The jury in this case awarded $2,750,000 to Cheryl Pruitt. The record contains little, if any, evidence that Mrs. Pruitt has been or will be responsible for any medical expenses. Nor has plaintiff proven a significant loss of earnings. While she currently is unemployed (performing only volunteer work), the evidence suggests that plaintiff is capable of working. Indeed, in the first fifteen or sixteen months following her surgery (but prior to her family's move to Maryland), Mrs. Pruitt was earning roughly the same amount of money as she had earned in the years immediately prior to the discovery of her cancer.

 Thus, absent significant proof of medical expenses and lost earnings, it is clear that the $2,750,000 verdict represents an award for the pain, suffering and mental anguish Mrs. Pruitt has experienced and will experience as a result of her injuries. Viewed in this light -- and giving due consideration to the seriousness of plaintiff's injuries -- the jury's award appears excessive.

 In reaching this conclusion, the Court has compared this award with awards by New York courts for similar injuries. See, e.g., Tiernan v. Heinzen, 104 A.D.2d 645, 480 N.Y.S.2d 24, 26 (2d Dep't 1984) ($1,000,000 award for pain and suffering and wrongful death resulting from failure to diagnose breast cancer); Schneider v. Memorial Hospital for Cancer and Allied Diseases, 100 A.D.2d 583, 584, 473 N.Y.S.2d 524, 525 (2d Cir. 1984) (upholding $500,000 pain and suffering award for spread of breast cancer); Sygman v. Kahn, Vol. III, No. 11 N.Y. Jury Verdict Reporter at 13 (Kings County 1984) ($900,000 award -- which included pain and suffering and lost earnings -- for failure to diagnose breast cancer in forty year-old teacher); Alamia v. Medical Center of Brooklyn, Inc., Vol. III, No. 6 N.Y. Jury Verdict Reporter at 34 (Kings County 1984) ($1,030,000 for pain and suffering and wrongful death resulting from failure to diagnose rectal cancer). See also Beckcom v. United States, 584 F. Supp. 1471, 1485 (N.D.N.Y. 1984) ($800,000 for pain and suffering and wrongful death arising from failure to diagnose breast cancer).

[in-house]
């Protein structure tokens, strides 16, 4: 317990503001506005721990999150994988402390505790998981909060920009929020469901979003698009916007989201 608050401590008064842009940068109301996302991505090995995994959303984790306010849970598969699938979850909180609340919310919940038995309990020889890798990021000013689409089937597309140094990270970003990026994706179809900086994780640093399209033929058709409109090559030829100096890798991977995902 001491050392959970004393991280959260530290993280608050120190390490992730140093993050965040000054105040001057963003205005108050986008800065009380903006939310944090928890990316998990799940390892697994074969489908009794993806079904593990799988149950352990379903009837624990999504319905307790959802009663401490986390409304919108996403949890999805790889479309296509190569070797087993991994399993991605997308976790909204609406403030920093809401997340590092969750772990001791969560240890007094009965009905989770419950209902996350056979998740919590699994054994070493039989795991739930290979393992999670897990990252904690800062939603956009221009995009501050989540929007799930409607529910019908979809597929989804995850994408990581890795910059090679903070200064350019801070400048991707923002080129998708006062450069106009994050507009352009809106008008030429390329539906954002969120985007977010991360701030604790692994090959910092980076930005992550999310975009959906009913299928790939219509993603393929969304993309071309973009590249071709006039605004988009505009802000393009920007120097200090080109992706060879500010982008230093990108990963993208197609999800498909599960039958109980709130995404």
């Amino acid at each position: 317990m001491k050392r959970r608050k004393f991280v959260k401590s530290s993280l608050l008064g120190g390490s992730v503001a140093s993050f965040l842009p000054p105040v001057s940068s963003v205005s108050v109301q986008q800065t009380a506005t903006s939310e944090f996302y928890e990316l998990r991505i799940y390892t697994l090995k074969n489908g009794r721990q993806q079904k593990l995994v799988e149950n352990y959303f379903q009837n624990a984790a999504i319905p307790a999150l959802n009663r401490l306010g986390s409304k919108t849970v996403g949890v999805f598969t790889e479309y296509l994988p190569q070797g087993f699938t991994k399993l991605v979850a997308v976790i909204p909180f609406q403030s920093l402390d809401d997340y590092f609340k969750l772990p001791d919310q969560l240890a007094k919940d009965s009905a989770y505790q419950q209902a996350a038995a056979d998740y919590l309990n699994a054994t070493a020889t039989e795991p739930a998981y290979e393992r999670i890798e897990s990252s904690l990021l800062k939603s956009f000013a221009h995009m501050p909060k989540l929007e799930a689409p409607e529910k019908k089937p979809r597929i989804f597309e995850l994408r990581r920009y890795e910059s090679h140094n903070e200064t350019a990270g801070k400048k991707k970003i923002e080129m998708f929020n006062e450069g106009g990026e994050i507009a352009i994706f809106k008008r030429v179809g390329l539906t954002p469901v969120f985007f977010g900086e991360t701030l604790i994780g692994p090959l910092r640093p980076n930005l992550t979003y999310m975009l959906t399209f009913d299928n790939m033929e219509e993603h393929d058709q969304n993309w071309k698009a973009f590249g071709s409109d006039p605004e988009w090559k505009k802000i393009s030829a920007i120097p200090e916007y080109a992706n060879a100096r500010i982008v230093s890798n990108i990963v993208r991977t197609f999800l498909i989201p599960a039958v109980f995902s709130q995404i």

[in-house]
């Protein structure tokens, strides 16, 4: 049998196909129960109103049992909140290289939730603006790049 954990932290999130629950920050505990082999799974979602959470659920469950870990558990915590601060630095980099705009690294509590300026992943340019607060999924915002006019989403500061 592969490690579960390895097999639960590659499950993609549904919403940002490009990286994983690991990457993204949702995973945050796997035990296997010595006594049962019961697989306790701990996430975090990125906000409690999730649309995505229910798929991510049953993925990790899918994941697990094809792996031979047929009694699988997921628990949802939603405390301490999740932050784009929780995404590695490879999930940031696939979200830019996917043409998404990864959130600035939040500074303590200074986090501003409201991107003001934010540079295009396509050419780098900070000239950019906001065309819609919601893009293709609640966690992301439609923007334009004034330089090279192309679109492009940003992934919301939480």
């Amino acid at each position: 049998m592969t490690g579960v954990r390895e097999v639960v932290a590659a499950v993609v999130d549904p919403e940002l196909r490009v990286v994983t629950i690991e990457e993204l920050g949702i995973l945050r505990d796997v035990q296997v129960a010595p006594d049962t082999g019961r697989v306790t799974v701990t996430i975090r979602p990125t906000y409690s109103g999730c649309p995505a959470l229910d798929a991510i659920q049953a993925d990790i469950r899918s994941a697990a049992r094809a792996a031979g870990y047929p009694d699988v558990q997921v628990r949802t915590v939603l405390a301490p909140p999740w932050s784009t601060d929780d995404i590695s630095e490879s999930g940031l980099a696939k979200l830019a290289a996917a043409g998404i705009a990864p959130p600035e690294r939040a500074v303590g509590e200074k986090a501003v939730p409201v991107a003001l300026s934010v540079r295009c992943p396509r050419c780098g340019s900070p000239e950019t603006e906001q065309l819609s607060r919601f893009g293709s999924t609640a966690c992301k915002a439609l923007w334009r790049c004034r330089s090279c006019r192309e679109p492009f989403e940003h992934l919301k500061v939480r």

Of course, recognizing the inherent difficulty in comparing one personal injury award to another, the Second Circuit has cautioned that these awards should not be regarded "as setting a maximum on the plaintiff's permissible recovery, but only as providing guidance as to levels of recovery that are realistic rather than fanciful." Martell v. Boardwalk Enterprises, supra, 748 F.2d at 754. Upon consideration, the Court concludes that the evidence in this case cannot justify an award to Mrs. Pruitt in excess of $1,200,000.

 Likewise, the award of $250,000 to Mr. Pruitt for his loss of Mrs. Pruitt's services is much higher than any such award condoned by the New York courts in the cases just cited. See, e.g., Beckom v. United States, supra, 584 F. Supp. at 1485 ($150,000 award for loss of services); Tiernan v. Heinzen, supra, 480 N.Y.S.2d at 26 ($50,000 award for loss of services); Schneider v. Memorial Hospital, supra, 473 N.Y.S.2d at 525 ($100,000 award for loss of services). Accordingly, I find that any award to Mr. Pruitt in excess of $90,000 is excessive.

 Thus, in light of the excessiveness of the awards, the defendants' motion for a new trial on the issue of damages *fn1" is granted unless plaintiffs agree to remit all damages in excess of $1,200,000 as to Mrs. Pruitt and $90,000 as to Mr. Pruitt.


 The motion for a new trial is denied with respect to liability, and granted with respect to damages, unless plaintiffs accept a remittitur of all sums in excess of $1,200,000 for Cheryl Pruitt and $90,000 for Robert Pruitt.